There is some debate among carnival historians as to where and when the first West Indian Carnival was held in Europe. Before tackling this question, we must first understand what makes a West Indian Carnival. According to the Oxford English Dictionary, a carnival involves “processions, music, dancing, and the use of masquerade”. These four elements of carnival all need to be in play and need to be West Indian in nature for the carnival to be considered a West Indian Carnival. It is also important that a majority, if not all, of the carnival is West Indian in nature. The inclusion of European elements or elements from other cultures alongside the West Indian elements makes the carnival a multicultural event.
An indoor carnival was held at the Albert Hall in London in July 1955. Claudia Jones held similar events in London and Manchester between 1959 and 1964. These events were carnival in a cabaret style and while they had a strong West Indian presence, Jazz bands and Pop singers were often included on the bill. One thing these indoor carnivals lacked was a procession. The first West Indian masquerade procession in England took place in Nottingham in 1958 but this event lacked music. The Children’s Play Group Street Party organised by Rhaune Laslett in 1965 included a procession of children in fancy dress costumes lead by The Russell Henderson Trio. While the steel band added a West Indian element to the procession, it was never intended to be anything but a multicultural event and other entertainment included a clown and donkey rides. The London Free School Fair held in 1966 was also a multicultural event. Carnivals were held in Notting Hill, under various names, between 1966 and 1972. These events were always multicultural in nature and were never called ‘Notting Hill Carnival’. The People’s Free Carnival held at the end of August 1971 included street theatre and rock and roll among the steel bands. It wasn’t until Leslie Palmer’s takeover of the event in 1973 that it became a West Indian Carnival involving steel bands, Jamaican sound systems, and a Trinidadian-style masquerade. While its roots cannot be denied, the 1973 carnival was the first true West Indian Carnival held in Notting Hill.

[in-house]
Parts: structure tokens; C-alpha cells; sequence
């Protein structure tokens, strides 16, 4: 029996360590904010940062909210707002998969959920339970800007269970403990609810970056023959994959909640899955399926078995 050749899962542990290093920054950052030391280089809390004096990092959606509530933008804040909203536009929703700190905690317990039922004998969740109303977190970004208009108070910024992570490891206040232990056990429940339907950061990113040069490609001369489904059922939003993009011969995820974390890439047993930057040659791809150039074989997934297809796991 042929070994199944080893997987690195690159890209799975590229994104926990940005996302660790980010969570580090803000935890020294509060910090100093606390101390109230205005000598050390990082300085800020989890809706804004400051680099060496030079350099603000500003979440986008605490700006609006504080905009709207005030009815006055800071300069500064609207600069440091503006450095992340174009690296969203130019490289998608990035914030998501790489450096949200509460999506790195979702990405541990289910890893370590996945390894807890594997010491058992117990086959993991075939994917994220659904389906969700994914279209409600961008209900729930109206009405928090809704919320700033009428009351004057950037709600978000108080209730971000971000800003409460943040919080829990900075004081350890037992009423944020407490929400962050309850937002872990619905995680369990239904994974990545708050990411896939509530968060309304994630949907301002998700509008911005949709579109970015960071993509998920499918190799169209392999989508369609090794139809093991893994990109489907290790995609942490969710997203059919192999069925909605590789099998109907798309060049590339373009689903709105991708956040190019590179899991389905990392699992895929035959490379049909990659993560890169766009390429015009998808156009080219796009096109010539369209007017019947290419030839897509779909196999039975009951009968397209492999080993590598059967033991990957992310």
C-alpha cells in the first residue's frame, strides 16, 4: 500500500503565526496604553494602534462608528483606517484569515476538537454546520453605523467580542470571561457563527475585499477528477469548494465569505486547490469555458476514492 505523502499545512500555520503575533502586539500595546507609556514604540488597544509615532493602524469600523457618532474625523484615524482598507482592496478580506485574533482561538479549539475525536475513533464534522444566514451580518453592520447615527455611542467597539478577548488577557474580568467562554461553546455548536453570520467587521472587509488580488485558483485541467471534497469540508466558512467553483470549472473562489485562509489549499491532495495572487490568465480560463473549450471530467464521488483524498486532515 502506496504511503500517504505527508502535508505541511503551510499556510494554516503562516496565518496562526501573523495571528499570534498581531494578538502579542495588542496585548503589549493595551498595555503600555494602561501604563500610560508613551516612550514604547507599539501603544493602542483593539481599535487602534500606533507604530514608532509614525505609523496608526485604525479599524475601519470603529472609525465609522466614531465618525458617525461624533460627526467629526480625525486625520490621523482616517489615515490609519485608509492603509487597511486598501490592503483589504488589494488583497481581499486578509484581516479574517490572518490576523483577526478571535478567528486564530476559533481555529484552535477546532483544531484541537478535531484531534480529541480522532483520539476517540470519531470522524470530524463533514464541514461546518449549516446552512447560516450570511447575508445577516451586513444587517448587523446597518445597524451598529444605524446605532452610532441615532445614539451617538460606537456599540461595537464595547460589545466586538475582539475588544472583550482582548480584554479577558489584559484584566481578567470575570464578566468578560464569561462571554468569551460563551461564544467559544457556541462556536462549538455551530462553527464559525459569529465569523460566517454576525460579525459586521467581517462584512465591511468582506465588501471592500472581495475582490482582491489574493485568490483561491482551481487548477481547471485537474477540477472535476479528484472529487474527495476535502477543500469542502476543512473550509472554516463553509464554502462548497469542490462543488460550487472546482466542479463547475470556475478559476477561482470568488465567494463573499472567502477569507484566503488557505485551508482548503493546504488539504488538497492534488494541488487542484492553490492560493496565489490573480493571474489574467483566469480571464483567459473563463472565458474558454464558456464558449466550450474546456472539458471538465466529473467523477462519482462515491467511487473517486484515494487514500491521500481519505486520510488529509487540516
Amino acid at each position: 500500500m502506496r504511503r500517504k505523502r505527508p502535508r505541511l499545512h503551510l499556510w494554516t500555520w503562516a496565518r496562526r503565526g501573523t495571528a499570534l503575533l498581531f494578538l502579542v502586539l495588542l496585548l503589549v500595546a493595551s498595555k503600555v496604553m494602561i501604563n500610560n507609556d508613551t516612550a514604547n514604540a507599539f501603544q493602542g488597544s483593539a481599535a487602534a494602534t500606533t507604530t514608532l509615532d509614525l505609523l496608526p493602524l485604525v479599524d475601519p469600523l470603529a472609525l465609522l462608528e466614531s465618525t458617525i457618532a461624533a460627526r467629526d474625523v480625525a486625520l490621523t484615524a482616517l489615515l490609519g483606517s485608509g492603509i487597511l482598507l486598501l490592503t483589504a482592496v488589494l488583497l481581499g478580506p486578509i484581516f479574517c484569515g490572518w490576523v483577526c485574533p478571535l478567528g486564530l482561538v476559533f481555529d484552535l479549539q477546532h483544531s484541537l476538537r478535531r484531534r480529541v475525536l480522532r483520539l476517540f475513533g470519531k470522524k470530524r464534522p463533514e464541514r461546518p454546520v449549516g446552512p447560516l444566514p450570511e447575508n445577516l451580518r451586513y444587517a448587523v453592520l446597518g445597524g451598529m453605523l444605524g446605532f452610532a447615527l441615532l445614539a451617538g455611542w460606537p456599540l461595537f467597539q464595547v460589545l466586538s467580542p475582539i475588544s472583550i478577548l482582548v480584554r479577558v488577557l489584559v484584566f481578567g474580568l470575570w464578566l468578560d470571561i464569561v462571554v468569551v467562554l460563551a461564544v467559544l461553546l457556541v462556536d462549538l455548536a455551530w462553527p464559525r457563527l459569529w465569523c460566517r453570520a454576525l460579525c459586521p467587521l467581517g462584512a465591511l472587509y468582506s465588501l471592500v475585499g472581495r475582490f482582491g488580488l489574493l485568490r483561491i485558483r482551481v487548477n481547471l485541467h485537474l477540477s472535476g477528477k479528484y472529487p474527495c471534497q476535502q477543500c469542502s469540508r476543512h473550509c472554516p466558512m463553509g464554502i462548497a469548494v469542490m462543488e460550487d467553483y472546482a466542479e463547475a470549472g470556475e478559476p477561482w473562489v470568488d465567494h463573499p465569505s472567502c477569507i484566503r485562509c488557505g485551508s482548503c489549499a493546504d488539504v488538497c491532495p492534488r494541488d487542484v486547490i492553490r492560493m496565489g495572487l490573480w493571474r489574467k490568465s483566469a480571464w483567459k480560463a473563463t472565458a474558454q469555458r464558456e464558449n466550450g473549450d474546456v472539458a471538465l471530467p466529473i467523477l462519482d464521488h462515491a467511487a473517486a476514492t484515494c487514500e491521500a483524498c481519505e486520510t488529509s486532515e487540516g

The West Indian Carnival held in Leeds in 1967 included all four elements of carnival. As well as a Calypso King contest, a Carnival Queen show, a last lap dance and a steel band contest, Leeds Carnival included steel bands and Trinidadian –style masquerade in a procession through the streets of Leeds. Organised by British Caribbeans, Leeds West Indian Carnival was the first true West Indian Carnival held in Europe. It led the way for other West Indian Carnivals in the UK including Bristol, Birmingham, Manchester and Notting Hill.
Rhuane Laslett was a community leader and former Social Worker living in the Notting Hill area of London. She was born in London in 1919 to a Native American mother and Russian father. She founded the Children’s Play Group at her home at 34 Tavistock Crescent. During the summer of 1965 she organised a street party for local children. The aim of the street party was to bring together children from different races and backgrounds and was never intended to have Caribbean culture at the centre of it. The street party took place on Tavistock Crescent, tables with food were set up in the street with bunting, some of the children wore fancy dress and a clown and donkey had been hired to entertain the guests. Rhuane Laslett also invited the steel pan band The Russell Henderson Trio to perform at the party. The trio at the time was made up of Russell Henderson, Sterling Betancourt and Ralph Sherry. During the street party, The Russell Henderson Trio began an improvised Carnival march around the streets of Notting Hill taking the donkey with them. The march left Tavistock Crescent and headed towards Bayswater Road via Queensway before returning to Tavistock Crescent. During the march they were joined by local people which eventually became a large crowd, dancing to the sounds of steel pan music in the streets of Notting Hill.